Clinical Science of Nutrition
Original Article

Evaluation of Sarcopenia in COVID-19 Survivors: A Common But Overlooked Problem

1.

Division of Geriatrics, Department of Internal Medicine, Hacettepe University, Faculty of Medicine, Ankara, Turkey

2.

Division of General Internal Medicine, Department of Internal Medicine, Hacettepe University, Faculty of Medicine, Ankara, Turkey

Clin Sci Nutr 2022; 4: 46-53
DOI: 10.5152/ClinSciNutr.2022.221029
Read: 162 Downloads: 51 Published: 28 October 2022

Objective: In patients with COVID-19, the possibility of sarcopenia has climbed further by adding inflammation, malnutrition, and physical inactivity to pre-existing health conditions. This study aimed to examine the sarcopenia status and related factors of patients diagnosed with COVID-19 in the near term after discharge.

Methods: Patients hospitalized due to COVID-19 were included in this cross-sectional study on the 14th day after discharge. Examinations of the patients were performed in the post-COVID-19 follow-up outpatient clinic and then comprehensive assessments were made in the geriatric medicine outpatient clinic. Anthropometric measurements, handgrip strength, muscle mass assessment by ultrasonography, and bioelectrical impedance analysis were performed. Grip strength cut-offs were taken as 16 kg for females and 27 kg for males, and those lower than these values were accepted as having probable sarcopenia.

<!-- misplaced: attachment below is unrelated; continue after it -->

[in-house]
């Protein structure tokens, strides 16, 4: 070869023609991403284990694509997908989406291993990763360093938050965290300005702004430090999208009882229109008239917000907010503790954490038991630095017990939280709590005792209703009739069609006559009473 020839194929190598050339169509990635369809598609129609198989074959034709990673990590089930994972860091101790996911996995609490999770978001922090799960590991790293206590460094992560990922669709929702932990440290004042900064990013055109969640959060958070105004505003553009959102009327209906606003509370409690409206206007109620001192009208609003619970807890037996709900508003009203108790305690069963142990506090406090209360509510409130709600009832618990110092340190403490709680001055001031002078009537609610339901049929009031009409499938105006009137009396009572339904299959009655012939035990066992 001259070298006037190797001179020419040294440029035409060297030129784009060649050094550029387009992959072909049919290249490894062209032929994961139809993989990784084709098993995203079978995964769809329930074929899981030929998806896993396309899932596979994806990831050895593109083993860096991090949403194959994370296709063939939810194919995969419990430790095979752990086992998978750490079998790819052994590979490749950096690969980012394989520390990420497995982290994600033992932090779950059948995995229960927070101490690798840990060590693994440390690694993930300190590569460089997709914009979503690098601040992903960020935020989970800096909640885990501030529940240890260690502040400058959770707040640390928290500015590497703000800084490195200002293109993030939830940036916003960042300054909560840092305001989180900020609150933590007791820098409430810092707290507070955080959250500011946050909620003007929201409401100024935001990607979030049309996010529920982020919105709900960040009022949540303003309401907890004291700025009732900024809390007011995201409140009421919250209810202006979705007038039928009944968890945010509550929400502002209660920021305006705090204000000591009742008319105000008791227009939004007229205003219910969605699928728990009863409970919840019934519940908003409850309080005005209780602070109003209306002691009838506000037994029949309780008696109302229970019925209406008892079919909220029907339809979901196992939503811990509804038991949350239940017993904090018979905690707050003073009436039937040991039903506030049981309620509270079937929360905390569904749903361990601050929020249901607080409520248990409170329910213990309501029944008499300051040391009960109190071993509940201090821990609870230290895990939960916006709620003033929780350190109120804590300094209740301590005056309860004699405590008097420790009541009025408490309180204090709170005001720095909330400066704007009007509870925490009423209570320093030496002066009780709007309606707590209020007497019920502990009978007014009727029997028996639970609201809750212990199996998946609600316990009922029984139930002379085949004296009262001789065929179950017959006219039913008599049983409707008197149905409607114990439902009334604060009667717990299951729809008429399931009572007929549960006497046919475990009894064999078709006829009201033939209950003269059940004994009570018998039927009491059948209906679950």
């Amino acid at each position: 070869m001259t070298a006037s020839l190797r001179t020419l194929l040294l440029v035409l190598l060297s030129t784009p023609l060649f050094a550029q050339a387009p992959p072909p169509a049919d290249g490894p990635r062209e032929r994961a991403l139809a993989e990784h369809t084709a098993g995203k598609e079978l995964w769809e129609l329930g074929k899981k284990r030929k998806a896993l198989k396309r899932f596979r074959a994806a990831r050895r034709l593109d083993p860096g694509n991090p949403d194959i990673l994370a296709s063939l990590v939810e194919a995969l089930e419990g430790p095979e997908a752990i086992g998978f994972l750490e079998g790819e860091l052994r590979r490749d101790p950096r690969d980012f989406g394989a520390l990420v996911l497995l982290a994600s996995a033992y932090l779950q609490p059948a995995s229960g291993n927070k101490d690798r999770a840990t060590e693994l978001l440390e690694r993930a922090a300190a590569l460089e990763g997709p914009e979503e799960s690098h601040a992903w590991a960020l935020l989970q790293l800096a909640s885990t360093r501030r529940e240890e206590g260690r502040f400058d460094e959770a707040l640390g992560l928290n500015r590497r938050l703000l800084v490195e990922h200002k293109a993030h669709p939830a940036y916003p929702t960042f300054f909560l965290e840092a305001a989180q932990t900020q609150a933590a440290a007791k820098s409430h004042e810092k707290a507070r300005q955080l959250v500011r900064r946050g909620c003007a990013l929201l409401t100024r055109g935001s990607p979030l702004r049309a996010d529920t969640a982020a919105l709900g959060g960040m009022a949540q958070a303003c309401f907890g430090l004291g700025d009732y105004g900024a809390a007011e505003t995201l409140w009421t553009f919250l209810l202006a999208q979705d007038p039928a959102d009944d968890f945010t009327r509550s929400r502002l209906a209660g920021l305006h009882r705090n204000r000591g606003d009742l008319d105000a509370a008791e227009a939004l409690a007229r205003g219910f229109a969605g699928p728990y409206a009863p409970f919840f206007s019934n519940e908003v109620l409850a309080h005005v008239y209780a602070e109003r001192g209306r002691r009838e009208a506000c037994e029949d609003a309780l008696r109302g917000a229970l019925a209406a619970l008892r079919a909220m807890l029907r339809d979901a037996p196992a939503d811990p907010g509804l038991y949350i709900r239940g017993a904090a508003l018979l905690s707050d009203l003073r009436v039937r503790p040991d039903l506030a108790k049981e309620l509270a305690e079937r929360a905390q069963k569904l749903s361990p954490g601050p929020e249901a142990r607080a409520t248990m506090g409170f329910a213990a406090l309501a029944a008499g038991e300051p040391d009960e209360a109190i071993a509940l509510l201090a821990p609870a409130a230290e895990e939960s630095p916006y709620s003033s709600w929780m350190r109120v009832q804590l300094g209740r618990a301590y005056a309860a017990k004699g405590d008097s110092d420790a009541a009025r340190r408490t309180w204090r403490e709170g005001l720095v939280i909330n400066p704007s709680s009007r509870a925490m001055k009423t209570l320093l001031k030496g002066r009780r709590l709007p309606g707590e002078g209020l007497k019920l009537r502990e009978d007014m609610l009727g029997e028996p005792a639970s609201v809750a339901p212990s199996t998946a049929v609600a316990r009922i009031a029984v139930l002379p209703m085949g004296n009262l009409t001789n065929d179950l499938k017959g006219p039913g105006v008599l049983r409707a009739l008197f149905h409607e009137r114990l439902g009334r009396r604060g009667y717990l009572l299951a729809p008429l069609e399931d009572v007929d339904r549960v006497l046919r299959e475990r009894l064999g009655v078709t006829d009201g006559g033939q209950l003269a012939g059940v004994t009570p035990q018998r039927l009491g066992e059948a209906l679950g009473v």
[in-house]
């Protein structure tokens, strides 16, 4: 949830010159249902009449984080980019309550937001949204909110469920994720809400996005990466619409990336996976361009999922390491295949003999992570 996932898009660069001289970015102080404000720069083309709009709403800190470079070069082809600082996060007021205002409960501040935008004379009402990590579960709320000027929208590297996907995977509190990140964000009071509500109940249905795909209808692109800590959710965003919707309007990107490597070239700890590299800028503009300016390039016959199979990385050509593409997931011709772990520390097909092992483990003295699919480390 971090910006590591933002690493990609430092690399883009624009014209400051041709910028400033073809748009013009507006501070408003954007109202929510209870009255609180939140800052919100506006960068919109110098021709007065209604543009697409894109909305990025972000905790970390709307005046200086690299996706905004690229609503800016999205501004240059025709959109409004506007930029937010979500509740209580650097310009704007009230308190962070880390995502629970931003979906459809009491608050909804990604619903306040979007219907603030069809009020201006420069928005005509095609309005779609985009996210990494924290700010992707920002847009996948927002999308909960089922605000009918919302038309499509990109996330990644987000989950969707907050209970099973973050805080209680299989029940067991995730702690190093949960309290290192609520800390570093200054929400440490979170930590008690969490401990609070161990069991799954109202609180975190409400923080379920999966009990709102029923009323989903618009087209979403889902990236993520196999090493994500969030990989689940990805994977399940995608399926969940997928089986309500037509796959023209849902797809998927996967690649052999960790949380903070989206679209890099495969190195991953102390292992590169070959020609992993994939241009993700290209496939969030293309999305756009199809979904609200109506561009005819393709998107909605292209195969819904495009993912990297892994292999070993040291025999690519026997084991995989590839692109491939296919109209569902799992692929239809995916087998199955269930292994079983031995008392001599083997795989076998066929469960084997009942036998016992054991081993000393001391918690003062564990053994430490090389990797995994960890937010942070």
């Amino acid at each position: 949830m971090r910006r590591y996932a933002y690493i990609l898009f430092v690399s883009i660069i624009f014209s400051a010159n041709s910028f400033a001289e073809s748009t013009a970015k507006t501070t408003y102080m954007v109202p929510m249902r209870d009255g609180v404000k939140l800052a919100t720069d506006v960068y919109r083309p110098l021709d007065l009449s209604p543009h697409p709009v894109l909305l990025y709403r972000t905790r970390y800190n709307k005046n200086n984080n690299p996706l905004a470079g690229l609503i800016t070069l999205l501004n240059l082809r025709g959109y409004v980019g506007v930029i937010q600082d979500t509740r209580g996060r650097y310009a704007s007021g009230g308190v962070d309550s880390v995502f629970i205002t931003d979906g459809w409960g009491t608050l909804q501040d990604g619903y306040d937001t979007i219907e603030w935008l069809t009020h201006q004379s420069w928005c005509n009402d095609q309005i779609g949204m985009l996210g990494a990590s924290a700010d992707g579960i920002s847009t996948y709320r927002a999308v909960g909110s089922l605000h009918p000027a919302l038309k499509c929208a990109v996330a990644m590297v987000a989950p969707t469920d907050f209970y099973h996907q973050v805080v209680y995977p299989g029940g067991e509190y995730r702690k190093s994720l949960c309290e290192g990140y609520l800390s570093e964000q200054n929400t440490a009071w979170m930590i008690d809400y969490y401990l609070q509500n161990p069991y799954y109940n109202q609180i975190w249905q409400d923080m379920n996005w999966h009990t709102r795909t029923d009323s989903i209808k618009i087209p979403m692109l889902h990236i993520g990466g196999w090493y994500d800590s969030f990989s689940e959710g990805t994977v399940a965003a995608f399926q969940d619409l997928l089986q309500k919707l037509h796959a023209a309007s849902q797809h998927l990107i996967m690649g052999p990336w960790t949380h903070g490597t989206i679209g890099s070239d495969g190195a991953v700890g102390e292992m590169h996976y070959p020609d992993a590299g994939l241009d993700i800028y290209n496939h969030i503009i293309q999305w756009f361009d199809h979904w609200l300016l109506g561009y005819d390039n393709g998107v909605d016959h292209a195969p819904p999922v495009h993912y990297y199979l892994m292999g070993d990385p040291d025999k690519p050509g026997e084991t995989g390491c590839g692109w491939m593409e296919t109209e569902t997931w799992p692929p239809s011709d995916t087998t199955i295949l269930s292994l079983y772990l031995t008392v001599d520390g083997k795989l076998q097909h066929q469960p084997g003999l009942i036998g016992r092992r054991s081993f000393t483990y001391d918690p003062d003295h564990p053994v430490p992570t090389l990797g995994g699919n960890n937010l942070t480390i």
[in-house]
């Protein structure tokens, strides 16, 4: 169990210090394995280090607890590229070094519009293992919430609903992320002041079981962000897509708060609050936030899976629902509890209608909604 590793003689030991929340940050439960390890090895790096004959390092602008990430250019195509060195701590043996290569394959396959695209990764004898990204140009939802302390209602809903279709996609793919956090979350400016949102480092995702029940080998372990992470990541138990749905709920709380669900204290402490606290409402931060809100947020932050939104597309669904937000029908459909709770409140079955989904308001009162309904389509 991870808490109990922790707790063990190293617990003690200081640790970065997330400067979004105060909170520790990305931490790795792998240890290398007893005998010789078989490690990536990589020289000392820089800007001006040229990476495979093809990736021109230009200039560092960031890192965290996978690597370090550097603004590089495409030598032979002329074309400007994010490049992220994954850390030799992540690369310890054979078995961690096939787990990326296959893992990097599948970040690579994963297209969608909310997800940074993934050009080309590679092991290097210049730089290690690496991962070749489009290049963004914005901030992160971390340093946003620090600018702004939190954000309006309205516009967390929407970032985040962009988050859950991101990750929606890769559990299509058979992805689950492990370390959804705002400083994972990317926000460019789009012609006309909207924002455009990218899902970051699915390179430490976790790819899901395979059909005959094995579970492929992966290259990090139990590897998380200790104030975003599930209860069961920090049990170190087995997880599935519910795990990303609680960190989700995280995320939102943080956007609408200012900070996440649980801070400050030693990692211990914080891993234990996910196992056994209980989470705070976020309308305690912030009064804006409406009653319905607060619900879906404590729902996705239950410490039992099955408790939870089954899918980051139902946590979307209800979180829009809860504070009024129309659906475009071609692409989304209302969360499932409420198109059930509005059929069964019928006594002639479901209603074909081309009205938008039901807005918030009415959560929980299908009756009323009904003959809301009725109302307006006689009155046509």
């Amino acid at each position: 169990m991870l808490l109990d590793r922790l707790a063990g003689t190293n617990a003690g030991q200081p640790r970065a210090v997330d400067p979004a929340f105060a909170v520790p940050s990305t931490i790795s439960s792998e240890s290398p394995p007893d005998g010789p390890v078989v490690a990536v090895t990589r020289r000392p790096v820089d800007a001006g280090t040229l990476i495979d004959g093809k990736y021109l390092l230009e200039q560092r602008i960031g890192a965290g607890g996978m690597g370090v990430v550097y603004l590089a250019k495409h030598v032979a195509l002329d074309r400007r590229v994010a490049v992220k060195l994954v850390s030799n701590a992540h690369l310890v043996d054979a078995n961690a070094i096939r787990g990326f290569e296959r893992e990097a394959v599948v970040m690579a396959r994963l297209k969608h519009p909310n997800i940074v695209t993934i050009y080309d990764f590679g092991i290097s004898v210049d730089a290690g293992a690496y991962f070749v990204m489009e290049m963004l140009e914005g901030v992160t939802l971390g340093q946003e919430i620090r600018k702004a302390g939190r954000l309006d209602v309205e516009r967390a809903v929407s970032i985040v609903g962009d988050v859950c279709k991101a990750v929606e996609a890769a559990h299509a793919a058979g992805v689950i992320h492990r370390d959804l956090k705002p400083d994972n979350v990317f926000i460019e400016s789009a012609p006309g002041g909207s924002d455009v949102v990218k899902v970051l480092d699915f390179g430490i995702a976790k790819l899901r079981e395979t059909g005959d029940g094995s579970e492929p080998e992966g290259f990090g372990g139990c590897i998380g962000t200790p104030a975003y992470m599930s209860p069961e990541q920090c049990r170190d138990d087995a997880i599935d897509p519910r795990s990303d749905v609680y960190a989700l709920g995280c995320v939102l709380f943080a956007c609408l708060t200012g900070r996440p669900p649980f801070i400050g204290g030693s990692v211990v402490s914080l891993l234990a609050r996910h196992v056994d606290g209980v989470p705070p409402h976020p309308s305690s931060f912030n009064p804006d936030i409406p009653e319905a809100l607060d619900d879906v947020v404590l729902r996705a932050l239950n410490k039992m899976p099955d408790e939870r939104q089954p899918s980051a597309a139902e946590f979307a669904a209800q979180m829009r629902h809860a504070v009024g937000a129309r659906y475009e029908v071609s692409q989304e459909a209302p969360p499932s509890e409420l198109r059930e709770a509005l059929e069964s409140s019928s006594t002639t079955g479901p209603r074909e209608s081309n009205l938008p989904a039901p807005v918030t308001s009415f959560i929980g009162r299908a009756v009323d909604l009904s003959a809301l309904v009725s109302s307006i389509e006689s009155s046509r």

Results: In total, 49 patients participated and their mean age was 59.0 ± 12.4 years, while the ratio of female participants was 53.1% (n = 26). Of the patients, 49.0% (n = 24) had multimorbidity. There were 17 (34.7%) probable sarcopenic patients. In bioelectrical impedance analysis measurements, the fat ratio was higher (P < .05), and appendicular skeletal muscle index was lower in probable sarcopenic patients (P < .001). In ultrasonography measurements, gastrocnemius muscle thickness, gastrocnemius fascicle length, rectus femoris muscle thickness, and rectus femoris cross-sectional area were lower in probable sarcopenic patients (P < .05 for all), but there was no difference in trunk muscles (P > .05). Among anthropometric measurements, mid-arm and calf circumferences were lower in probable sarcopenic patients (P < .05 for all). In regression analysis, as a result of the model created, multimorbidity was associated with probable sarcopenia (odds ratio: 3.9, 95% CI: 1.06-14.30, P = .04).

Conclusion: The possibility of sarcopenia increases in patients with COVID-19, especially the group with multimorbidity should be evaluated in terms of sarcopenia to prevent adverse health outcomes related to sarcopenia. Handgrip strength, bioelectrical impedance analysis, ultrasonography, and anthropometric measurements can be used in the evaluation of sarcopenia.

Cite this article as: Ceylan S, Özturk Y, Oytun MG, et al. Evaluation of sarcopenia in COVID-19 survivors: A common but overlooked problem. Clin Sci Nutr. 2022;4(2):46-53.

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